Video: Supreme Court timetable

updated 7/7/2005 6:01:23 PM ET 2005-07-07T22:01:23

President Bush on Wednesday assailed critics of potential Supreme Court nominee Alberto Gonzales, from the political right as well as the left. The Senate’s top Democrat said the U.S. attorney general was qualified but wouldn’t necessarily get “an easy way through” confirmation.

Even before Justice Sandra Day O’Connor announced her plans to retire, some conservatives had begun warning Bush about selecting Gonzales, the former White House counsel, objecting to his record on abortion and affirmative action.

Liberals, meanwhile, have expressed reservations about Gonzales’ decisions on prisoner treatment, death penalty cases and executive privilege.

At a news conference during his European trip, Bush defended Gonzales, a friend since the president’s time as Texas governor.

“I don’t like it when a friend gets criticized. I’m loyal to my friends,” Bush told reporters in Copenhagen, Denmark. “All of a sudden this fellow, who is a good public servant and a really fine person, is under fire. And so, do I like it? No, I don’t like it, at all.”

Reid: ‘Alberto Gonzales is qualified’
Senate Minority Leader Harry Reid, D-Nev., a frequent critic of the president, said Gonzales had the credentials to sit on the court, but he indicated confirmation might not be smooth.

The Republican-controlled Senate confirmed Gonzales as attorney general, 60-36, despite complaints from Democrats that he had had a role in establishing White House policies that led to the abuse of prisoners held in the terrorism fight.

“Alberto Gonzales is qualified. He’s attorney general of the United States and a former Texas judge. But having said that he’s qualified, I don’t know if he’d have an easy way through,” Reid said in Las Vegas.

Some of the harshest criticism of Gonzales has come from the right, not from Democrats, and Reid chided conservatives for that. “I think it’s too bad the president has to respond in Denmark about statements from the far right,” he said.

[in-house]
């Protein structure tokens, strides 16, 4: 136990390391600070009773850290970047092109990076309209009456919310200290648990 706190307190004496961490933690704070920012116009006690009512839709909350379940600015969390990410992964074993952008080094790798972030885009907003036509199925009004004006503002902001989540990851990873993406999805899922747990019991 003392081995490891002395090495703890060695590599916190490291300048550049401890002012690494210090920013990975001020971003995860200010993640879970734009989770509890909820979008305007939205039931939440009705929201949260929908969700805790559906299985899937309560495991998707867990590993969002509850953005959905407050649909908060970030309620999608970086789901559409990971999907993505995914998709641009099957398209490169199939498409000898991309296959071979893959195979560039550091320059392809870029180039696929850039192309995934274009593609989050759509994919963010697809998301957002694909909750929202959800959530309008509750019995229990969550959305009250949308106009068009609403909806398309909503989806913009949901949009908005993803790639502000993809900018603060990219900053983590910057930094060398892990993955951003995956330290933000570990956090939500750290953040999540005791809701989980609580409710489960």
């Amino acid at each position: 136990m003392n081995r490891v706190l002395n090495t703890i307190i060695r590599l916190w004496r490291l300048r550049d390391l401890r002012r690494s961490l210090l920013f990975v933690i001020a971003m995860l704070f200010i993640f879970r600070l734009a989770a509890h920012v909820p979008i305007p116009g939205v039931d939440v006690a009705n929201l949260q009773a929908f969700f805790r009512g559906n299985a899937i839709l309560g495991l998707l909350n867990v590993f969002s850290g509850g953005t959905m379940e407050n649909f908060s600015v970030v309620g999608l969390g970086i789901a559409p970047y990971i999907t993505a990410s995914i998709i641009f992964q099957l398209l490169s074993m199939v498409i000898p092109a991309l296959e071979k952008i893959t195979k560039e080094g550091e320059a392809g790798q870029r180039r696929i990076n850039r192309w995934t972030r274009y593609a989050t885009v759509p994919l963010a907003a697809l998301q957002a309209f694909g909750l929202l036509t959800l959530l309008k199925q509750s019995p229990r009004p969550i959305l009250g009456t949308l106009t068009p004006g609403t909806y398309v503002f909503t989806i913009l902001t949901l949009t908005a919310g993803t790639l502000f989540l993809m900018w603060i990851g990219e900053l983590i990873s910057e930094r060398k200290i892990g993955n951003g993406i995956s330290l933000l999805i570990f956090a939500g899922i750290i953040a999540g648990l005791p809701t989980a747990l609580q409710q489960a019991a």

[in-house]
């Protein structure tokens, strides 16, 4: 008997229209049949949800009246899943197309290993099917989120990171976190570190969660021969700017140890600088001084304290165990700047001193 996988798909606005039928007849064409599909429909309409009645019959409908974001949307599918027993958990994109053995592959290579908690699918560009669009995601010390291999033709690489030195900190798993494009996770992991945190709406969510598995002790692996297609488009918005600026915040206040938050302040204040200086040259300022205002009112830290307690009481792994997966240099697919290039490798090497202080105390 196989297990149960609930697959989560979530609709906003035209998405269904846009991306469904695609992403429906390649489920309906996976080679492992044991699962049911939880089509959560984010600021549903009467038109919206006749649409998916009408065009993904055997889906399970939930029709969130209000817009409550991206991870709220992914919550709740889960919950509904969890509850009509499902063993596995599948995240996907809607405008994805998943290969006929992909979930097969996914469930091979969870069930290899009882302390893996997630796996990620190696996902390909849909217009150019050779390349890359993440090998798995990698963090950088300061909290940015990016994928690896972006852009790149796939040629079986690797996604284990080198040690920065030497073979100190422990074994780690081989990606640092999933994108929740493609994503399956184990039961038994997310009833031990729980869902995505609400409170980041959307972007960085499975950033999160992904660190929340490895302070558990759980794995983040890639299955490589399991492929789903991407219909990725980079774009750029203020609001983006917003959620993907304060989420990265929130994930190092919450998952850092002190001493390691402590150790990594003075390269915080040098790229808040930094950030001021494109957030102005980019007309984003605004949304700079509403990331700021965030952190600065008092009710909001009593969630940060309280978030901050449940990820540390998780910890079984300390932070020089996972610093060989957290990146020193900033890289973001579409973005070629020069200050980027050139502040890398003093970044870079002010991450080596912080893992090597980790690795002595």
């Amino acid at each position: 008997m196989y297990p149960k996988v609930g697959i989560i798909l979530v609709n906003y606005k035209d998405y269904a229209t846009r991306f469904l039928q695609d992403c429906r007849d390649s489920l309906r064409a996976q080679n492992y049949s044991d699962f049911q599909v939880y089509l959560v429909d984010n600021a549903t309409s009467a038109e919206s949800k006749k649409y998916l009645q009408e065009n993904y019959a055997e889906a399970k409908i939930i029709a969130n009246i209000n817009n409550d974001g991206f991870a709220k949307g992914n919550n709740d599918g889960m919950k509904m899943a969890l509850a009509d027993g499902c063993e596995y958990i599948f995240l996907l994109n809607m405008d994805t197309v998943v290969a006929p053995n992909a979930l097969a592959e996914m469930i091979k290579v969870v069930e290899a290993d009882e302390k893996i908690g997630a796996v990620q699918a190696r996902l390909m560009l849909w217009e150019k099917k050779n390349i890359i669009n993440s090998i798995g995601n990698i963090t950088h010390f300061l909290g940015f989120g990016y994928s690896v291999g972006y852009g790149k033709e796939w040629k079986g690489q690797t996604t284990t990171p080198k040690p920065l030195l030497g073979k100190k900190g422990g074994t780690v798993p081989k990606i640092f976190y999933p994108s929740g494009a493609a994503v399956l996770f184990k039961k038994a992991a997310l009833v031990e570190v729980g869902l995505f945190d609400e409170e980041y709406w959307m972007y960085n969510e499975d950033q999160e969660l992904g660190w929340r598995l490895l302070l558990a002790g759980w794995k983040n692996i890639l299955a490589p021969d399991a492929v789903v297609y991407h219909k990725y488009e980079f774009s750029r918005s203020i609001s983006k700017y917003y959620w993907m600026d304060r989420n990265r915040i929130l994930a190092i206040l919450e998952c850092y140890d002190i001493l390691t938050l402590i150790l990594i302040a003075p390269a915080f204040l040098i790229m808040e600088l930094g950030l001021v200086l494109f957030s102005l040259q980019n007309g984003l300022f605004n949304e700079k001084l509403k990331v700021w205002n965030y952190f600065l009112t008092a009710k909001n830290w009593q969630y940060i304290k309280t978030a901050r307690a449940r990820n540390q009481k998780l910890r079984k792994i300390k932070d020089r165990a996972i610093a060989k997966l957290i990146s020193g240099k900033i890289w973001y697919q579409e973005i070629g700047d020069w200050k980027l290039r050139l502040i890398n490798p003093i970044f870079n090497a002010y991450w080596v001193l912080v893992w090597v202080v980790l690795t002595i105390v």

Bush calls for calm
Bush urged senators to ignore the heated rhetoric from both sides and engage in a civil discussion during confirmation hearings on whomever he nominates to replace O’Connor, who often was the crucial swing vote on the closely divided court.

The Republican president’s choice could shape the court for years to come — a fact not lost on liberal and conservative groups gearing up multimillion-dollar campaigns to support or oppose the nominee.

“I hope the United States Senate conducts themselves in a way that brings dignity to the process, and that the senators don’t listen to the special interest groups, particularly those on the extremes that are trying to exploit this opportunity for not only their — what they may think is right, but also for their own fundraising capabilities,” Bush said.

During his trans-Atlantic flight Tuesday, Bush went over dossiers of more than a half dozen prospective nominees. He said he wanted a new justice in place when the court’s term begins in October.

Bush picks guide for nominee
Moving forward on the process, the president asked former Sen. Fred Thompson, R-Tenn., to help shepherd his nominee through the Senate. Thompson, 62, an actor on the NBC television series “Law & Order,” retired from the Senate in 2002.

Former US Senator Thompson
Alex Wong  /  Meet the Press file
President Bush has asked former U.S. Sen. Fred Thompson to help shepherd his nominee through the Senate.
Reflecting the politically charged atmosphere, that decision drew criticism from the Democratic National Committee, which said “blurring the line between fact and fiction is nothing new for our Republican colleagues” and a solid nominee wouldn’t need the help of an “actor and high-paid lobbyist.”

At his news conference, Bush reiterated his campaign pledge that there would be no litmus test on issues such as abortion for his nominee.

“I’ll pick people who, one, can do the job, people who are honest, people who are bright, and people who will strictly interpret the Constitution and not use the bench to legislate from,” he said.

For some, abortion is paramount
Several conservatives argue, however, that Gonzales’ record on abortion is a strike against him. Abortion, said Cathie Adams of the Dallas-based Texas Eagle Forum, is the “watershed issue for pro-family conservatives.”

In March 2000, Gonzales, then a Texas Supreme Court judge appointed by Bush, joined the majority in ruling that a 17-year-old girl could seek an abortion without telling her parents.

Gonzales also upset abortion foes during his confirmation hearing for attorney general when he described the Roe v. Wade decision legalizing abortion as the “law of the land” and promised to enforce it.

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